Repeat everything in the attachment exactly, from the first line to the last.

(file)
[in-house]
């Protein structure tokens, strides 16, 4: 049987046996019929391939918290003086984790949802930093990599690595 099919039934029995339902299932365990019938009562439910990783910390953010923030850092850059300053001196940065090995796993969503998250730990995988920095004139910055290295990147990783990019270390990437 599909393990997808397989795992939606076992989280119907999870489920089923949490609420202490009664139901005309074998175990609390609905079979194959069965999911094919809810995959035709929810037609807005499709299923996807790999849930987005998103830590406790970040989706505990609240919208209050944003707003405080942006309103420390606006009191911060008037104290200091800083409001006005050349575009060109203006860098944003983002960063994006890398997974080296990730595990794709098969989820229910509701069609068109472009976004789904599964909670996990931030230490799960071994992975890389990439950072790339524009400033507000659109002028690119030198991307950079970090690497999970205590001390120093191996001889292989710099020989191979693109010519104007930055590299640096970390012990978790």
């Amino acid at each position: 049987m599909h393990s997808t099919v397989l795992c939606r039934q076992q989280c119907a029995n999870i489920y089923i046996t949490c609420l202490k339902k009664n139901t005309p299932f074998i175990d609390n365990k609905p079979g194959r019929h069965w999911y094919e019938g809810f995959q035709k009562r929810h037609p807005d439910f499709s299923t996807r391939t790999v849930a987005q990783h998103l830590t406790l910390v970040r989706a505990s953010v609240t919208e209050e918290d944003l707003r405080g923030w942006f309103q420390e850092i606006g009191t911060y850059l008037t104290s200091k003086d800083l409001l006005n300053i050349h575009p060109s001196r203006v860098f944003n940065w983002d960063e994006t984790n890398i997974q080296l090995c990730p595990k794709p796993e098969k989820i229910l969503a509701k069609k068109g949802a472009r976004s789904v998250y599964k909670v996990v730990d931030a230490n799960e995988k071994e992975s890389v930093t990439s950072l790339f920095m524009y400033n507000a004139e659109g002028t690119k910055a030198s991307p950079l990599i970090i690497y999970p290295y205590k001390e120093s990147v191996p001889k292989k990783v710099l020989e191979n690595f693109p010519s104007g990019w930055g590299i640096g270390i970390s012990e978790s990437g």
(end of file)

[in-house]
């Protein structure tokens, strides 16, 4: 049987046996019929391939918290003086984790949802930093990599690595 099919039934029995339902299932365990019938009562439910990783910390953010923030850092850059300053001196940065090995796993969503998250730990995988920095004139910055290295990147990783990019270390990437 599909393990997808397989795992939606076992989280119907999870489920089923949490609420202490009664139901005309074998175990609390609905079979194959069965999911094919809810995959035709929810037609807005499709299923996807790999849930987005998103830590406790970040989706505990609240919208209050944003707003405080942006309103420390606006009191911060008037104290200091800083409001006005050349575009060109203006860098944003983002960063994006890398997974080296990730595990794709098969989820229910509701069609068109472009976004789904599964909670996990931030230490799960071994992975890389990439950072790339524009400033507000659109002028690119030198991307950079970090690497999970205590001390120093191996001889292989710099020989191979693109010519104007930055590299640096970390012990978790």
């Amino acid at each position: 049987m599909h393990s997808t099919v397989l795992c939606r039934q076992q989280c119907a029995n999870i489920y089923i046996t949490c609420l202490k339902k009664n139901t005309p299932f074998i175990d609390n365990k609905p079979g194959r019929h069965w999911y094919e019938g809810f995959q035709k009562r929810h037609p807005d439910f499709s299923t996807r391939t790999v849930a987005q990783h998103l830590t406790l910390v970040r989706a505990s953010v609240t919208e209050e918290d944003l707003r405080g923030w942006f309103q420390e850092i606006g009191t911060y850059l008037t104290s200091k003086d800083l409001l006005n300053i050349h575009p060109s001196r203006v860098f944003n940065w983002d960063e994006t984790n890398i997974q080296l090995c990730p595990k794709p796993e098969k989820i229910l969503a509701k069609k068109g949802a472009r976004s789904v998250y599964k909670v996990v730990d931030a230490n799960e995988k071994e992975s890389v930093t990439s950072l790339f920095m524009y400033n507000a004139e659109g002028t690119k910055a030198s991307p950079l990599i970090i690497y999970p290295y205590k001390e120093s990147v191996p001889k292989k990783v710099l020989e191979n690595f693109p010519s104007g990019w930055g590299i640096g270390i970390s012990e978790s990437g």